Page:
The Spanish and English

The Treaty of Paris was signed in February 1763. Although the English quickly took possession of Mobile (October 1763), they had to confront, in October 1765, the Illinois Indians, led by Pontiac, in order to take control of Fort Duquesne in Illinois.
The English met with great difficulties with the Indian tribes along the length of the Mississippi, while French merchants founded the town of Saint Louis in 1766, which brought together the region's Creole population.

The city of  Saint Louis in 1796
Service Historique de la Marine, cartes et plans du Service Hydrographique, Recueil 68/80
The city of Saint Louis in 1796
Service Historique de la Marine, cartes et plans du Service Hydrographique,
Recueil 68/80

The terms of the Spanish-French treaty were unknown to Louisiana's residents until September 1764, when orders reached New Orleans. At this time, the first Acadians arrived in Louisiana. Oddly enough, "Spanish" Louisiana continued to be held by the French: it was only in 1766 that Ulloa was appointed governor by Charles III.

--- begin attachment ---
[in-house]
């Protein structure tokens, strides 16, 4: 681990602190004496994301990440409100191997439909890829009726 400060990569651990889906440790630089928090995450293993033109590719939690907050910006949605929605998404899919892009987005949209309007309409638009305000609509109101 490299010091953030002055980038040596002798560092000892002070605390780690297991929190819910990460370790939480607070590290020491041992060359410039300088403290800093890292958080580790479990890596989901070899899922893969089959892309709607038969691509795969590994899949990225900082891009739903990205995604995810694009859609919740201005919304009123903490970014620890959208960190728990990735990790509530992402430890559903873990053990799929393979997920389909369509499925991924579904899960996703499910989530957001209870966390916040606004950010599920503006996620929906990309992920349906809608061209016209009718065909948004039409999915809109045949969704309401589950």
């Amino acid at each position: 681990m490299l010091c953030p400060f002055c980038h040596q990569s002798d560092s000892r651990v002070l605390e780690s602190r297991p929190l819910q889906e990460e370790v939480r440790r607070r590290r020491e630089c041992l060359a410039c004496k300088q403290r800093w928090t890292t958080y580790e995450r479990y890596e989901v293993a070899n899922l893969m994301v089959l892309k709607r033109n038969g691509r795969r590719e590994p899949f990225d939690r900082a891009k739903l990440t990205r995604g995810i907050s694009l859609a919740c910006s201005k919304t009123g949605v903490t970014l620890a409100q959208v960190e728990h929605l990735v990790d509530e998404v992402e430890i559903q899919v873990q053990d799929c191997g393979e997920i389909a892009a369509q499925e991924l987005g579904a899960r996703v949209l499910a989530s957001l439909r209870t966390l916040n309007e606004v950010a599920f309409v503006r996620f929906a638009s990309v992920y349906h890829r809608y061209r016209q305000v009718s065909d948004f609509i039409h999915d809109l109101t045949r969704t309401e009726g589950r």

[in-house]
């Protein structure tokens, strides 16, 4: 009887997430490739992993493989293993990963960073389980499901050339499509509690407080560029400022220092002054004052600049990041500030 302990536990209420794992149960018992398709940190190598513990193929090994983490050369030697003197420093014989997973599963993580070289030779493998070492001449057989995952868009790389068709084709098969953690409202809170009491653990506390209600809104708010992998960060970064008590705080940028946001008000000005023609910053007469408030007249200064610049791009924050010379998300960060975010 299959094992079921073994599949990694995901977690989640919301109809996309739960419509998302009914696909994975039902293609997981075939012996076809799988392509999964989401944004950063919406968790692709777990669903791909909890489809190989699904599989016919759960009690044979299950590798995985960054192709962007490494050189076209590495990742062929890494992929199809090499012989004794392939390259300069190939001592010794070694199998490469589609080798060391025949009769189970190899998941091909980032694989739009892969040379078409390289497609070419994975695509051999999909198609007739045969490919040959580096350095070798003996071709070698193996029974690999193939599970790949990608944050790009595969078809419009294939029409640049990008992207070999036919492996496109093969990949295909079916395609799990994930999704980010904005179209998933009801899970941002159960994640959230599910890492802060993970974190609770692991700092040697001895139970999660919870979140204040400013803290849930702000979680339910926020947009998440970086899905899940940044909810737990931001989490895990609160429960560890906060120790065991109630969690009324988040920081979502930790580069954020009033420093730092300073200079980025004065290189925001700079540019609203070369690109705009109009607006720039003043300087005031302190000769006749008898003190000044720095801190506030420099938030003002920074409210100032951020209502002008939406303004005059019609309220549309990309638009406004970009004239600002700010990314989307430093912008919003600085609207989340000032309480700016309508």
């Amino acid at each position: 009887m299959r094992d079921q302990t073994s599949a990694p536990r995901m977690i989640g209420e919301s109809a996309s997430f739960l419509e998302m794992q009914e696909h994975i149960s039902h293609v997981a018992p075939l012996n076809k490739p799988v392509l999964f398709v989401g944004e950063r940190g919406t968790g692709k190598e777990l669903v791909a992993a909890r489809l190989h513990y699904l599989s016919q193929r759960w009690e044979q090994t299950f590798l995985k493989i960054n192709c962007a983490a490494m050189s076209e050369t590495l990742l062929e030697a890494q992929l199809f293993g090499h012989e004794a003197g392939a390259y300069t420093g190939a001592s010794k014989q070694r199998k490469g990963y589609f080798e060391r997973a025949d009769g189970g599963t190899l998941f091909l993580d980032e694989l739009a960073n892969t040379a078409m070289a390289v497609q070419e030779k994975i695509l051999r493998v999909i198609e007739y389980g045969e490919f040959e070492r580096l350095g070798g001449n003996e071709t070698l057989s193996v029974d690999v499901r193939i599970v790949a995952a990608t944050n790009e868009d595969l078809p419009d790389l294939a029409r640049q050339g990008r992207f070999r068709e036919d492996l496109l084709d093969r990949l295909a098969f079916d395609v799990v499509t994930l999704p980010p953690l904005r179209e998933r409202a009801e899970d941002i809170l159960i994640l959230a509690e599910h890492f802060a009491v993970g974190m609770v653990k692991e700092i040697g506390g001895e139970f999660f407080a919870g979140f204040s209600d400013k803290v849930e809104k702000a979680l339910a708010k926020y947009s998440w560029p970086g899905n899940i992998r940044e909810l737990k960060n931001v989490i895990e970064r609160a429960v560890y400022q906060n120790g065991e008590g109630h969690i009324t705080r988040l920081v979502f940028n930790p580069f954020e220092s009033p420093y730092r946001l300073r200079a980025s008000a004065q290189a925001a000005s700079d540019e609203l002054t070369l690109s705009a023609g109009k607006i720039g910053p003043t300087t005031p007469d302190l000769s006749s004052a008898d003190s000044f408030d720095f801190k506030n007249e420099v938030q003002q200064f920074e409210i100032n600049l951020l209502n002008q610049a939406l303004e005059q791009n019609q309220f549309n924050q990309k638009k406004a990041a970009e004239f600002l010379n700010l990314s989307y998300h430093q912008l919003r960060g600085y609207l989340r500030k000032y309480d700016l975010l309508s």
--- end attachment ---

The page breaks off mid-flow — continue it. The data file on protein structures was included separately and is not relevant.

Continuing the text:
The revolution of 1768-69 in New Orleans
CAOM, Colonies, C13A 48, f° 38, 23 décembre 1768 In New Orleans, Ulloa came into rapid opposition with the Creole population, and the French military refused to obey his orders. In March 1768, Ulloa-who had refurbished the Balise military post for his personal use-attempted to bring Louisiana's trade policies into line with Spanish regulations. The colonists revolted, and Ulloa was forced to flee. A sort of Creole directorate was set up while Aubry, the French ordonnateur who had remained in Louisiana in the absence of any Spanish authority, stood by powerless.
The revolution of 1768-69 in New Orleans
CAOM, Colonies, C13A 48, f° 38, 23 décembre 1768


the transfer of Louisiana to Spain and England